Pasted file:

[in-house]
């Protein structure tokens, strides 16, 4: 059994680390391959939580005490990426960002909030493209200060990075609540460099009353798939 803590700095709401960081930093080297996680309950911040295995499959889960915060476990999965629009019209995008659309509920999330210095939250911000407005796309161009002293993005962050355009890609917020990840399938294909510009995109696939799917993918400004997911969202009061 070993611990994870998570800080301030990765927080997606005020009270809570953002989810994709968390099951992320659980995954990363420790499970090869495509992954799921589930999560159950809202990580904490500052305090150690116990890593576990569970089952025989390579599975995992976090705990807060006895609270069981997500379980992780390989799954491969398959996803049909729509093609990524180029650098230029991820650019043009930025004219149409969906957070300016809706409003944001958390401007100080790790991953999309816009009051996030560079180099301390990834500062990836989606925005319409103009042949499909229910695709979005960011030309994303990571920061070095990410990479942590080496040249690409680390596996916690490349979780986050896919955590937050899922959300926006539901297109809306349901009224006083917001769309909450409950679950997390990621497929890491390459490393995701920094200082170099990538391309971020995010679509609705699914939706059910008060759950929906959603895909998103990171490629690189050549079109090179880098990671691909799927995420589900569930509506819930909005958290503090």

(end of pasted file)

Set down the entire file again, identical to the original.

[in-house]
């Protein structure tokens, strides 16, 4: 059994680390391959939580005490990426960002909030493209200060990075609540460099009353798939 803590700095709401960081930093080297996680309950911040295995499959889960915060476990999965629009019209995008659309509920999330210095939250911000407005796309161009002293993005962050355009890609917020990840399938294909510009995109696939799917993918400004997911969202009061 070993611990994870998570800080301030990765927080997606005020009270809570953002989810994709968390099951992320659980995954990363420790499970090869495509992954799921589930999560159950809202990580904490500052305090150690116990890593576990569970089952025989390579599975995992976090705990807060006895609270069981997500379980992780390989799954491969398959996803049909729509093609990524180029650098230029991820650019043009930025004219149409969906957070300016809706409003944001958390401007100080790790991953999309816009009051996030560079180099301390990834500062990836989606925005319409103009042949499909229910695709979005960011030309994303990571920061070095990410990479942590080496040249690409680390596996916690490349979780986050896919955590937050899922959300926006539901297109809306349901009224006083917001769309909450409950679950997390990621497929890491390459490393995701920094200082170099990538391309971020995010679509609705699914939706059910008060759950929906959603895909998103990171490629690189050549079109090179880098990671691909799927995420589900569930509506819930909005958290503090």